Seeding doesn’t solve much

By Roger Grossman
News Now Warsaw

For as long as Indiana has hosted high school state tournaments, Hoosiers have been pouring over sectional draws.

We examine every inch of it like the IRS does when we send in our tax returns — looking for the obvious and the not-so-obvious intricacies of every team on every line compared to the teams on the lines adjacent to them.

It’s been described as another version of opening presents on Christmas Day to see what’s inside.

I don’t know about you, but I like Christmas Day better, but we all get the point, right?

It’s a big deal.

Social media ramped up the discussion and dissection of the bracket reveals in massive ways. Reactions are now instantaneous.

So is the outrage.

Most of that angst comes from that segment of the sports-lovin’ crowd that believes the state legislature should step in and demand that the IHSAA assign rankings to each team within each sectional in each sport.

This is called “seeding”, and its purpose is simple — to avoid having the perceived best teams in a sectional play each other in early rounds with the hope of having the best possible championship game.

Pro sports do this, and college basketball is famous for it.

But that four letter word is the biggest word of all — “hope.”

The beauty of our high school tournaments in Indiana, and in other states, is that these tournaments are one-and-done events where the winner goes on and the loser goes home.

No best two-out-of-three series.

Single elimination.

Lose, and you’re out.

If the thrill of having a Game 7 is such a big deal (and it is), then high school sports tournaments give you a Game 7 feel for every game.

The seeding advocates want the best games to be at its end. They hate the thought of having the best two teams play in the first game of the tournament, and the worst two teams getting byes, playing each other in the semifinals and one of them playing the best team in the championship game which turns out to be a blowout and very anti-climactic.
I totally get that.

You feel a big “but” coming, don’t you?

But (there it is) there are inherent problems with this concept.

First, a lot of the discussion focuses on how many teams are seeded. Ideas have included seeding all of the teams, while others only separate the top two teams.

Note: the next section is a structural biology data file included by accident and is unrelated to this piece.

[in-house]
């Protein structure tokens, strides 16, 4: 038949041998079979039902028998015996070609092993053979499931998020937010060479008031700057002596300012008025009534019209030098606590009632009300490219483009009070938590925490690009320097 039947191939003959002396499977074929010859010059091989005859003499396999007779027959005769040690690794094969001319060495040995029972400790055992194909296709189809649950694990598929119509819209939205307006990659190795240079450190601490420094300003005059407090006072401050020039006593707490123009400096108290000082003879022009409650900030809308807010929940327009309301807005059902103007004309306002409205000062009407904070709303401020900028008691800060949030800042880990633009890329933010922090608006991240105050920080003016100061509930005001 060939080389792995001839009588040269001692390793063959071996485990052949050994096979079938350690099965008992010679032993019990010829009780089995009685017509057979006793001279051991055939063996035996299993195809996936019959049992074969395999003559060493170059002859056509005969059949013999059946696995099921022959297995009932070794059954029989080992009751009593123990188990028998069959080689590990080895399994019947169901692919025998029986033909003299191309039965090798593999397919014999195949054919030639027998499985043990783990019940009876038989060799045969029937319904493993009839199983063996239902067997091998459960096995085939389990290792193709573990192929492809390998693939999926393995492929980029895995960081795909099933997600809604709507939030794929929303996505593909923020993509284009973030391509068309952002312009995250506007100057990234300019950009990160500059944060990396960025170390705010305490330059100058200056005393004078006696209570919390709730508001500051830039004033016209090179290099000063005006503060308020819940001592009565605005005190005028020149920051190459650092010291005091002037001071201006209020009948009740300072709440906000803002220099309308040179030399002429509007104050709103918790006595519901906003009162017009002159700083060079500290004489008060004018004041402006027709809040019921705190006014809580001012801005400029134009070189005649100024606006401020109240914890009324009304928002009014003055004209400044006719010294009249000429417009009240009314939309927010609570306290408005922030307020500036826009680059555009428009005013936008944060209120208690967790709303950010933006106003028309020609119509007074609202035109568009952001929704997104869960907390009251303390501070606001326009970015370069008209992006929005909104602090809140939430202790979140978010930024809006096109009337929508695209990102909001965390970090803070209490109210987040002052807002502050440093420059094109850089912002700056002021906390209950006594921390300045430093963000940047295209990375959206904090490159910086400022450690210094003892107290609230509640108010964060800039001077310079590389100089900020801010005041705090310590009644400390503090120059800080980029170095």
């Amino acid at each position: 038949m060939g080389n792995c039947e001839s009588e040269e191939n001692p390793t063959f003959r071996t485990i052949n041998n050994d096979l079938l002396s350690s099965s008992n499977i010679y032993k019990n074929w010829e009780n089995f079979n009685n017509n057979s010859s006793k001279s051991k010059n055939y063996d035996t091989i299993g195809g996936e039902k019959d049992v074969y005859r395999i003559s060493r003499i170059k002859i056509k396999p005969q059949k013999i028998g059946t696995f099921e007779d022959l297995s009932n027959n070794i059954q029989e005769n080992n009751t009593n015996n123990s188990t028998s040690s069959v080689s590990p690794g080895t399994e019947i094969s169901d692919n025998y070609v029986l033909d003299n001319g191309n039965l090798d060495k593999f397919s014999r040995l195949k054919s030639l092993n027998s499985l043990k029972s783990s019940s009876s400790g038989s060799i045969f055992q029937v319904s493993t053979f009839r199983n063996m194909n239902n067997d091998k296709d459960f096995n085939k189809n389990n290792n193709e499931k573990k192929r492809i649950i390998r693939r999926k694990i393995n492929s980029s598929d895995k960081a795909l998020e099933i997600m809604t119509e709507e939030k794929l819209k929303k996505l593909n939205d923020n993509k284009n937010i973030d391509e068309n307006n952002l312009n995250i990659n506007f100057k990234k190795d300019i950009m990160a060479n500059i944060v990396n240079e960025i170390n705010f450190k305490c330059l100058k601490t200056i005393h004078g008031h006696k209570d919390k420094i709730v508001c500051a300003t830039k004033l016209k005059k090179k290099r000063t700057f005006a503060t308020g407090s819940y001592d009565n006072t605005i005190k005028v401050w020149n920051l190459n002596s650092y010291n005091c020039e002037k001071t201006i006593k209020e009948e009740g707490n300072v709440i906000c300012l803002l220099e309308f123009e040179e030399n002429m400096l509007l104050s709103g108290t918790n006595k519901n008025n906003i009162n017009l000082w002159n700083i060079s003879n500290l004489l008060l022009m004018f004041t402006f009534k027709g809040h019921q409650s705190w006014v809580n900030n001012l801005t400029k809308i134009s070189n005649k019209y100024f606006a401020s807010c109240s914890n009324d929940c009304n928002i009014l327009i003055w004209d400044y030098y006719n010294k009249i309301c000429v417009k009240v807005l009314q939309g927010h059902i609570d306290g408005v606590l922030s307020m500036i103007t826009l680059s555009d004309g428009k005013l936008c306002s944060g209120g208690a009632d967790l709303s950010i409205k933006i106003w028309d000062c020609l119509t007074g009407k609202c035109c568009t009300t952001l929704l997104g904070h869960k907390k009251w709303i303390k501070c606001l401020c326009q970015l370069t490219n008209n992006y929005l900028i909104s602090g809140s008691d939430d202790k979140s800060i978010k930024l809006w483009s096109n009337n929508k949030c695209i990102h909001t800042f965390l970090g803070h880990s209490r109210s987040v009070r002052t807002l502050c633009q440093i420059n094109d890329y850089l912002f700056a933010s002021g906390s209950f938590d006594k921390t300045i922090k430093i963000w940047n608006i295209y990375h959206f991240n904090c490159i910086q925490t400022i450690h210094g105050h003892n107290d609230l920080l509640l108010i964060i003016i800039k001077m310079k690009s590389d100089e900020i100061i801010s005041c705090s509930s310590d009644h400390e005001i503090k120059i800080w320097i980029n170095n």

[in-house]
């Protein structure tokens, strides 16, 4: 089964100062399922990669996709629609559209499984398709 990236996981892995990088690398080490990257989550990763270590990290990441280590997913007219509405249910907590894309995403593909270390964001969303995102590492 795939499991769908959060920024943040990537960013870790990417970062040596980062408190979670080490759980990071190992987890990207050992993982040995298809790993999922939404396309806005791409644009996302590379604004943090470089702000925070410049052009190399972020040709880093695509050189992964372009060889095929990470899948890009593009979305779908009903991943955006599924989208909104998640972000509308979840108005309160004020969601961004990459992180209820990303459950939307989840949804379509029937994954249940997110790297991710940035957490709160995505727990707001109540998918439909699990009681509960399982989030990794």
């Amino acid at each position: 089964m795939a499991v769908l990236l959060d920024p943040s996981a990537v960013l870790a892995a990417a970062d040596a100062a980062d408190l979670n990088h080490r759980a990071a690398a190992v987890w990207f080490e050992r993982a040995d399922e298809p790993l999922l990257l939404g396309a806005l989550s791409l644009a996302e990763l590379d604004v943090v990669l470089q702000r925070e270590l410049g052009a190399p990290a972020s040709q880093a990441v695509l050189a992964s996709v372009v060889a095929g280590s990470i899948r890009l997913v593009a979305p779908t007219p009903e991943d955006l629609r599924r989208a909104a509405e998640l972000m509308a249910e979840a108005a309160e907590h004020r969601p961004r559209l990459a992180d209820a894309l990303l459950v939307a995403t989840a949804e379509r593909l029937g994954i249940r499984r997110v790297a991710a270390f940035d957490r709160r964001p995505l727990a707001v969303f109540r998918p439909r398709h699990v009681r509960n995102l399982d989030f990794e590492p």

The biggest problem with this is “who is going to decide the seeds for each sectional?”

If you let coaches and athletic directors do it, you run the risk of having coaches vote for teams in such a way that might aid their own team. Example: Team X hasn’t beaten Team Y in 10 years, so Team X’s coach rates his own team and Team Y higher or lower intentionally so that their team doesn’t have to face them until as late possible.

Not saying all coaches would do that … simply suggesting the door is open for it.

You can’t ask the IHSAA to do it, because they don’t have time to know all of the teams in each sectional and how they stack up against each other. And you most certainly can’t seed them based on win-loss records because teams would be loading up weak schedules to get a higher seed.

And, if you can get past that, then you get to decide whether you seed only the top two teams, the top four teams or all the teams.

Are we only seeding the sectional, or will we be seeding each level? Are we taking all the teams from the North and seeding them for the regional rounds?

Or can we just leave the blind draw alone and say, “this is who you are going to play, and this is the order of teams you have to play to win a state championship” and be done with it?

There are already some quirky aspects to the tournaments the way they are constructed now. More changes leave one’s imagination vulnerable to the idea that the IHSAA might use such adjustments to further a hidden agenda. I am not suggesting that’s happened, is happening or will happen. I am simply saying the IHSAA officials’ handbook speaks clearly of avoiding not only impropriety but also the appearance of impropriety.

I trust them to do that.

Blind draws are, and will remain, the best way to structure high school tournaments. There are too many variables from conference to conference and regional to region to compare schools and align them for the most important games of their season.

So let’s don’t.